‘You know what I used to do? I used to be a forest fire fighter, I got dropped down from helicopters into fires in the bushes of California, the forests of Washington and Colorado, the flat land in Ohio, Nevada. It was go go go. Weeks on end fighting these damn fires, working non stop for 6 months, then go off travelling for 6 months,’ her face was alive and full of happiness as she reminisced of times gone past.

‘Now I’m in a financially better position, supervising the forest fire missions, directing the fighters, watching park security, all that kind of stuff, which is actually really cool. But I’m 38 now, single and with no children. I live in this small town in the suburbs of Cleveland Ohio where everyone knows everyone and the one guy I thought I had some kind of a chance with has slept with my sister and then I have all my girlfriends popping babies out like tic-taks and I feel like screaming!’ It pours out of her like toothpaste from the tube, out there in the open and unable to get back in. She exhales.

‘So become a fire fighter again,’ I suggest. At first she looks at me as though to say ‘it’s not that easy,’ but she lets it sink in.

‘If you miss the adrenaline and freedom of that, go back to it. Either that or find away to enjoy your new position, think how you could make that office somewhere you want to go. As for the partner and kid stuff, just stop thinking about it, because that’s one thing that is out of your control.’

We talked into the early night, said goodbye and I slipped away down the garden path to my little tent and lay there in bed. Bed time here is so much sweeter, it feels so deserved and sacred. Im constantly on my feet walking as far down one end of the beach as possible, or as far back into the desert as I can possibly go so by 9pm my legs are like jelly.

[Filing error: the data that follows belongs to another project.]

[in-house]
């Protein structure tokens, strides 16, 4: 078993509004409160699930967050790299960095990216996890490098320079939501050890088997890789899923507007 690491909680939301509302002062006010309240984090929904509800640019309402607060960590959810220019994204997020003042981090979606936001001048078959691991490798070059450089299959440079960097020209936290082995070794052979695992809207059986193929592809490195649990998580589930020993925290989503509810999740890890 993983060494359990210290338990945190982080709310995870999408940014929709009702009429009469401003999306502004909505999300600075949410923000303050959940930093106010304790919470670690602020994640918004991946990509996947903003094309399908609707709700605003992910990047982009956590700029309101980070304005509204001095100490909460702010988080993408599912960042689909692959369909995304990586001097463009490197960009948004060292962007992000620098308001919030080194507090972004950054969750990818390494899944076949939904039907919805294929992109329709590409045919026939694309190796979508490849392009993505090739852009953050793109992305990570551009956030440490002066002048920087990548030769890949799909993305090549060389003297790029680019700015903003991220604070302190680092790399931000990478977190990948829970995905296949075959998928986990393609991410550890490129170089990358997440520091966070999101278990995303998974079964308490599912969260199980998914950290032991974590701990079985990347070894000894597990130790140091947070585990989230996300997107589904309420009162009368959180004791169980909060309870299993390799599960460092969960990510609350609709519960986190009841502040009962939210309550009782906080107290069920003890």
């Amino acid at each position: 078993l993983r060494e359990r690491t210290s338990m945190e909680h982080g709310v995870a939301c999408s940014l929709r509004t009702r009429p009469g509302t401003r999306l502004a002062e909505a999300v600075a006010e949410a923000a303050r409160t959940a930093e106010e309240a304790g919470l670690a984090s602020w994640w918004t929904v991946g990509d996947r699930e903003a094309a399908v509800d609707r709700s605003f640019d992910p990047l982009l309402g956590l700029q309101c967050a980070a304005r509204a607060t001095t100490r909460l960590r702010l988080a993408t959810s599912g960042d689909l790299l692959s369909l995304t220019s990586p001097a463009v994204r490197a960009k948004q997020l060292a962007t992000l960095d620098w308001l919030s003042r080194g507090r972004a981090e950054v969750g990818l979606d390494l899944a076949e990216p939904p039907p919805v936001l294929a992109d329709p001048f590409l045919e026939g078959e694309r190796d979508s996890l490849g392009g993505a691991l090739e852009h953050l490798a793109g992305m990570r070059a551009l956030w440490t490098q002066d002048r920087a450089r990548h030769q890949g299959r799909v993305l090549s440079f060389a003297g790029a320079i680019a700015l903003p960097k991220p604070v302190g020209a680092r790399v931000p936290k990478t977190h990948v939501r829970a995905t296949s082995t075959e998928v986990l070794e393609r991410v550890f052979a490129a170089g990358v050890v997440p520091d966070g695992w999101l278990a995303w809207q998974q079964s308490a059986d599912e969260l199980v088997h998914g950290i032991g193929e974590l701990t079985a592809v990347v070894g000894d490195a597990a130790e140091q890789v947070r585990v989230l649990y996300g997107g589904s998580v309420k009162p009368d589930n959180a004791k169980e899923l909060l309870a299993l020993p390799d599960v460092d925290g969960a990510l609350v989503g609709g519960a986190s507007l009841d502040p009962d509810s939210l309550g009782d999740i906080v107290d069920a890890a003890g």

We eat three vegan meals a day (once a week there is fish), all made with fresh organic ingredients. Breakfast which is at 9am is a spread which consists of hard boiled eggs, granola, papaya, banana and oatmeal. Lunch at 12 and dinner at 6 can vary from tacos, couscous, salad, enchiladas, soup, curry, grape salad, rice and beans. The beautiful women in the kitchen  spend all day making everything from scratch and I have found comfort in talking to them throughout the day when everyone is in class, practicing my Spanish and getting them to show me how they make these simple dishes. The key is in the salad dressings and their use of lime and olive oil. The only thing we have access to 24:7 is water and herbal teas, apples, prunes and oranges. There is no music, wifi or television here. I sleep from 9.30pm until 6am every night and wake up feeling extremely alive. My skin is tanning and my feet have had a good 6 day sand pedicure. This is one of the reasons I love living in these countries, you feel great and you look great.

The beautiful girls preparing lunch 

After doing a considerable amount of reading from a past students left over Yandara Bhakti yoga manual, I went into class today ready to choose a god from one of the yoga dieties so that I could properly begin my path into meditation.

‘Today we are going to learn about the mala and how to use your mala,’ Mercy began after our morning Om. To you and I, a mala is a set of yogi rosary beads with a little tassel which hangs in the middle, and I hate to break it to all the Christians out there but the mala is older than the rosary bead. Mala means ‘heavenly garland,’ and is used to keep track of japa (a form of meditation which involves chanting a mantra in whisper, in song or in your mind.) They usually have 108 beads with one extra bead which is called the guru bead. In doing japa, 100 repetitions are counted as complete, the last 8 are an offering to the Divine and to the guru. It sounds like a lot, chanting a mantra 108 times, but it can easily be done in 15 minutes in the morning or at night.